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Roderick Grant



Joined: 29 Mar 2006
Posts: 8406

PostPosted: Tue Sep 18, 2007 5:29 pm    Post subject: Reply with quote

I asked John Geiger about the structure at Neils. He replied:

"Uplift was not a concern those days, particularly in Northern climates.

"As for the Neils structure, as I remember the mullions (supporting members) are steel structural Ts, probably with rigid frame steel beams following the pitch of the roof welded to the Ts at the ceiling, making it a rigid frame taking the thrust, probably spaced at every third unit. Curtis [Besinger] used that technique at the Hagan House from what [Donald] Hoffmann says. Curtis did the working drawings for Glore as well as Grant, which was the first house to use steel Ts as mullions....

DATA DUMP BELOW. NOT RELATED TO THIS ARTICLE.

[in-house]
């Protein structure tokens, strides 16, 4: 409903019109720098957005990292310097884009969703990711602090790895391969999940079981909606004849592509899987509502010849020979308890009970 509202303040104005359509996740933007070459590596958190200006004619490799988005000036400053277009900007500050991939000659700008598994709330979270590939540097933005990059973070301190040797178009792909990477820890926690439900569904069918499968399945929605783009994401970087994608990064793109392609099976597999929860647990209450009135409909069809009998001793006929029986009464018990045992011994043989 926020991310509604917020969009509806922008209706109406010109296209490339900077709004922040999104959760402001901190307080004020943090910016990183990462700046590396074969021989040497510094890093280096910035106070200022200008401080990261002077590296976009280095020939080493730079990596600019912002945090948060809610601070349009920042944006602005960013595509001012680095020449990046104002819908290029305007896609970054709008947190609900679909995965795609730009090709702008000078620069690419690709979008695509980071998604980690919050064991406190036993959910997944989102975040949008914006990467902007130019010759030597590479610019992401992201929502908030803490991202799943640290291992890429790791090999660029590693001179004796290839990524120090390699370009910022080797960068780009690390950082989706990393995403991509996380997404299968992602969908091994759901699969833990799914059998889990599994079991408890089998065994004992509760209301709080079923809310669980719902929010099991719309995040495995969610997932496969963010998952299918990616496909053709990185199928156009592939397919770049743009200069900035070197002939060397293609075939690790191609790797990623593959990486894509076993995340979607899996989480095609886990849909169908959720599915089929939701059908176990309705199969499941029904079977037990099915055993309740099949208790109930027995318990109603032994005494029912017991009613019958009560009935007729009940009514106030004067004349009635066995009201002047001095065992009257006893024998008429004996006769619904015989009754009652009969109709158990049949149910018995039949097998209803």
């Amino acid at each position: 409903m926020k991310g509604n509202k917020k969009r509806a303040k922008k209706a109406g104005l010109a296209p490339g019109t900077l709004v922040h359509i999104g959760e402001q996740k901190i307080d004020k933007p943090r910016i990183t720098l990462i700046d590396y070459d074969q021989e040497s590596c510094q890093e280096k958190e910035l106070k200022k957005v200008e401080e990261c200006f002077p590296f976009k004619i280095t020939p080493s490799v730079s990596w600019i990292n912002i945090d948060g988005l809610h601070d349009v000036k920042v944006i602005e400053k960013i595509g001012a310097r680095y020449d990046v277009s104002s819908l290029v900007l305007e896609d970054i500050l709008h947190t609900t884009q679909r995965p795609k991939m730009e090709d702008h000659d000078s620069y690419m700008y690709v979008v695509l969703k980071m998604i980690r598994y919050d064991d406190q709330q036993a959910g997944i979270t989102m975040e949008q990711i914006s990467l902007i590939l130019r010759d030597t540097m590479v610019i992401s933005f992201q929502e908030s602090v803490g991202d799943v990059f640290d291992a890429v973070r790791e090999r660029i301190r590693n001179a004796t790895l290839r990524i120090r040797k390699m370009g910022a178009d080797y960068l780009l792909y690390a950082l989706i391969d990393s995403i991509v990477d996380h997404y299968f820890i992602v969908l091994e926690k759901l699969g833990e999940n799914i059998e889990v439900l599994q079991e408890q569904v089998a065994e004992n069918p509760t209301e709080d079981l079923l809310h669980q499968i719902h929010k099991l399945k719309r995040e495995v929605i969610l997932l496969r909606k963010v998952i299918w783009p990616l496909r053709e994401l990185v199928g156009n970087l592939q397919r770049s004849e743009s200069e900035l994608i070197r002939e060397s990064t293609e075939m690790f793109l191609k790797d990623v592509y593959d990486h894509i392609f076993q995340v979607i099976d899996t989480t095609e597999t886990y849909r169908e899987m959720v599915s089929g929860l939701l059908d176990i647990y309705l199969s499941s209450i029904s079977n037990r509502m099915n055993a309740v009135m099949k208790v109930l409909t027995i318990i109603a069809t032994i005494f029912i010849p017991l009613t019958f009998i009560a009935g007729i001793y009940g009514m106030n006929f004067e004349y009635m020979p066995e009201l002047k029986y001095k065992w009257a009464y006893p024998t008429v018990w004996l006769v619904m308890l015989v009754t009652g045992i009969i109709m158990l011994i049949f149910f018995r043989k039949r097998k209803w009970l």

"I used rigid frame steel beams at Zimmerman following the contour of the roof to hold up the street side gable, which hangs off the ridge at the carport and the end of the living room; no support there. They were resting on brick walls in that case, and I don't remember how I anchored them; not very well, as I recall, but they were really just part of the wood roof framing which had conventional anchorage."

When John's site becomes activated, he intend to go into greater depth on such subjects.
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dkottum



Joined: 09 Jan 2005
Posts: 400
Location: Battle Lake, MN

PostPosted: Tue Sep 18, 2007 8:09 pm    Post subject: Reply with quote